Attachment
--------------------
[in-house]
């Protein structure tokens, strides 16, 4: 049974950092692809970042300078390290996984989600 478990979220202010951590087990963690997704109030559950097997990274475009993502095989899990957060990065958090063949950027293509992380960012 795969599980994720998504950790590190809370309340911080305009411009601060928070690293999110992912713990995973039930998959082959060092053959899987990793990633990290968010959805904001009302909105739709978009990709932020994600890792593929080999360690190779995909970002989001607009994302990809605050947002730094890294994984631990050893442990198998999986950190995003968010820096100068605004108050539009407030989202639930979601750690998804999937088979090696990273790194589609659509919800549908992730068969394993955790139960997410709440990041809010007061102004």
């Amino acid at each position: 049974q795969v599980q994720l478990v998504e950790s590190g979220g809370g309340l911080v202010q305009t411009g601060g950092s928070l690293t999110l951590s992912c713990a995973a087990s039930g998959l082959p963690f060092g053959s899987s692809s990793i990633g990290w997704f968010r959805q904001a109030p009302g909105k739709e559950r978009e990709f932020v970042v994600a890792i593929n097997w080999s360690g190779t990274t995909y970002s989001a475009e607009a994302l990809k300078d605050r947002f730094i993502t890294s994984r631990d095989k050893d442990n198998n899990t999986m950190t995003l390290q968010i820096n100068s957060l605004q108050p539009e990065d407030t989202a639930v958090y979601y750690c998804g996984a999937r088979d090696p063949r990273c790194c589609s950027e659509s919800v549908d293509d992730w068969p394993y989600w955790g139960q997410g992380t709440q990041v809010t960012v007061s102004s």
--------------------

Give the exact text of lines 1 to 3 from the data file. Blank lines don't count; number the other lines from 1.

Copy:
[in-house]
């Protein structure tokens, strides 16, 4: 049974950092692809970042300078390290996984989600 478990979220202010951590087990963690997704109030559950097997990274475009993502095989899990957060990065958090063949950027293509992380960012 795969599980994720998504950790590190809370309340911080305009411009601060928070690293999110992912713990995973039930998959082959060092053959899987990793990633990290968010959805904001009302909105739709978009990709932020994600890792593929080999360690190779995909970002989001607009994302990809605050947002730094890294994984631990050893442990198998999986950190995003968010820096100068605004108050539009407030989202639930979601750690998804999937088979090696990273790194589609659509919800549908992730068969394993955790139960997410709440990041809010007061102004």
């Amino acid at each position: 049974q795969v599980q994720l478990v998504e950790s590190g979220g809370g309340l911080v202010q305009t411009g601060g950092s928070l690293t999110l951590s992912c713990a995973a087990s039930g998959l082959p963690f060092g053959s899987s692809s990793i990633g990290w997704f968010r959805q904001a109030p009302g909105k739709e559950r978009e990709f932020v970042v994600a890792i593929n097997w080999s360690g190779t990274t995909y970002s989001a475009e607009a994302l990809k300078d605050r947002f730094i993502t890294s994984r631990d095989k050893d442990n198998n899990t999986m950190t995003l390290q968010i820096n100068s957060l605004q108050p539009e990065d407030t989202a639930v958090y979601y750690c998804g996984a999937r088979d090696p063949r990273c790194c589609s950027e659509s919800v549908d293509d992730w068969p394993y989600w955790g139960q997410g992380t709440q990041v809010t960012v007061s102004s």